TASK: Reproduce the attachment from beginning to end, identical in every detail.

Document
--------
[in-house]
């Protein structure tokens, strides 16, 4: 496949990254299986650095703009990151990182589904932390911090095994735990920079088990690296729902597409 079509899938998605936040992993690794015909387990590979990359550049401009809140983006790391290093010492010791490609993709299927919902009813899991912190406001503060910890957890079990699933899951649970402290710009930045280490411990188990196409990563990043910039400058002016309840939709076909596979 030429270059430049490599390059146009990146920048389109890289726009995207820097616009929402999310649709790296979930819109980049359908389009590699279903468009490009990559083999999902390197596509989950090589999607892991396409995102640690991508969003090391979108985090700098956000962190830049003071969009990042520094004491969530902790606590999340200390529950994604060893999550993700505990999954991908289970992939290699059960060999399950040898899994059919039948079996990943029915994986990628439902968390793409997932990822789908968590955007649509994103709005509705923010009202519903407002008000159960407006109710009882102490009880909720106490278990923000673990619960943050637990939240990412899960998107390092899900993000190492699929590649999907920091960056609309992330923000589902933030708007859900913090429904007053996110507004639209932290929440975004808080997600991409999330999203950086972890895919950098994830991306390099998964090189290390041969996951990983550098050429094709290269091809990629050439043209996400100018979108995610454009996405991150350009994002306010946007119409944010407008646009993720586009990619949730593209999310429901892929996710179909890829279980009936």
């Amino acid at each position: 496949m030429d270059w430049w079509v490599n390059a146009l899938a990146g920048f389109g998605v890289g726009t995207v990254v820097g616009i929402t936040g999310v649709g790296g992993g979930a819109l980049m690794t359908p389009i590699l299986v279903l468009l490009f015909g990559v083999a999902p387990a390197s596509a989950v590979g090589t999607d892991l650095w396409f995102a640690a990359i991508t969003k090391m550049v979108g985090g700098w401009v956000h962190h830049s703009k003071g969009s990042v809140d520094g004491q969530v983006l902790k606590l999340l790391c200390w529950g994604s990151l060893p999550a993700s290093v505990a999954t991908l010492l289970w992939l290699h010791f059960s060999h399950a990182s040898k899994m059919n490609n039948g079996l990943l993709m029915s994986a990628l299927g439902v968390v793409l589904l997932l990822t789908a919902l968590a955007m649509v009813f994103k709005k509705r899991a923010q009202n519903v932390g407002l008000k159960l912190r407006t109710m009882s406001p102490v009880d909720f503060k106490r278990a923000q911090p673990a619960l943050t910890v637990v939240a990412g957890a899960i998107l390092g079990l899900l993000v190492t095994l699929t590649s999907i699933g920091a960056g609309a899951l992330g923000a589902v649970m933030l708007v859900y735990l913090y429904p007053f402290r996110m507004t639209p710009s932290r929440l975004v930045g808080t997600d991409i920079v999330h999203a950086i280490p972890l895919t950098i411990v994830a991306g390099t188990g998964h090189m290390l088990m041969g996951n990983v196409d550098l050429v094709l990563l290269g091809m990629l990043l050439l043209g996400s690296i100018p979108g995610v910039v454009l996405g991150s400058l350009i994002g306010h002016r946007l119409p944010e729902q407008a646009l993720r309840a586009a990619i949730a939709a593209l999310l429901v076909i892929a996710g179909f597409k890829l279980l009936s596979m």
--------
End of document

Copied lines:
[in-house]
């Protein structure tokens, strides 16, 4: 496949990254299986650095703009990151990182589904932390911090095994735990920079088990690296729902597409 079509899938998605936040992993690794015909387990590979990359550049401009809140983006790391290093010492010791490609993709299927919902009813899991912190406001503060910890957890079990699933899951649970402290710009930045280490411990188990196409990563990043910039400058002016309840939709076909596979 030429270059430049490599390059146009990146920048389109890289726009995207820097616009929402999310649709790296979930819109980049359908389009590699279903468009490009990559083999999902390197596509989950090589999607892991396409995102640690991508969003090391979108985090700098956000962190830049003071969009990042520094004491969530902790606590999340200390529950994604060893999550993700505990999954991908289970992939290699059960060999399950040898899994059919039948079996990943029915994986990628439902968390793409997932990822789908968590955007649509994103709005509705923010009202519903407002008000159960407006109710009882102490009880909720106490278990923000673990619960943050637990939240990412899960998107390092899900993000190492699929590649999907920091960056609309992330923000589902933030708007859900913090429904007053996110507004639209932290929440975004808080997600991409999330999203950086972890895919950098994830991306390099998964090189290390041969996951990983550098050429094709290269091809990629050439043209996400100018979108995610454009996405991150350009994002306010946007119409944010407008646009993720586009990619949730593209999310429901892929996710179909890829279980009936």
């Amino acid at each position: 496949m030429d270059w430049w079509v490599n390059a146009l899938a990146g920048f389109g998605v890289g726009t995207v990254v820097g616009i929402t936040g999310v649709g790296g992993g979930a819109l980049m690794t359908p389009i590699l299986v279903l468009l490009f015909g990559v083999a999902p387990a390197s596509a989950v590979g090589t999607d892991l650095w396409f995102a640690a990359i991508t969003k090391m550049v979108g985090g700098w401009v956000h962190h830049s703009k003071g969009s990042v809140d520094g004491q969530v983006l902790k606590l999340l790391c200390w529950g994604s990151l060893p999550a993700s290093v505990a999954t991908l010492l289970w992939l290699h010791f059960s060999h399950a990182s040898k899994m059919n490609n039948g079996l990943l993709m029915s994986a990628l299927g439902v968390v793409l589904l997932l990822t789908a919902l968590a955007m649509v009813f994103k709005k509705r899991a923010q009202n519903v932390g407002l008000k159960l912190r407006t109710m009882s406001p102490v009880d909720f503060k106490r278990a923000q911090p673990a619960l943050t910890v637990v939240a990412g957890a899960i998107l390092g079990l899900l993000v190492t095994l699929t590649s999907i699933g920091a960056g609309a899951l992330g923000a589902v649970m933030l708007v859900y735990l913090y429904p007053f402290r996110m507004t639209p710009s932290r929440l975004v930045g808080t997600d991409i920079v999330h999203a950086i280490p972890l895919t950098i411990v994830a991306g390099t188990g998964h090189m290390l088990m041969g996951n990983v196409d550098l050429v094709l990563l290269g091809m990629l990043l050439l043209g996400s690296i100018p979108g995610v910039v454009l996405g991150s400058l350009i994002g306010h002016r946007l119409p944010e729902q407008a646009l993720r309840a586009a990619i949730a939709a593209l999310l429901v076909i892929a996710g179909f597409k890829l279980l009936s596979m």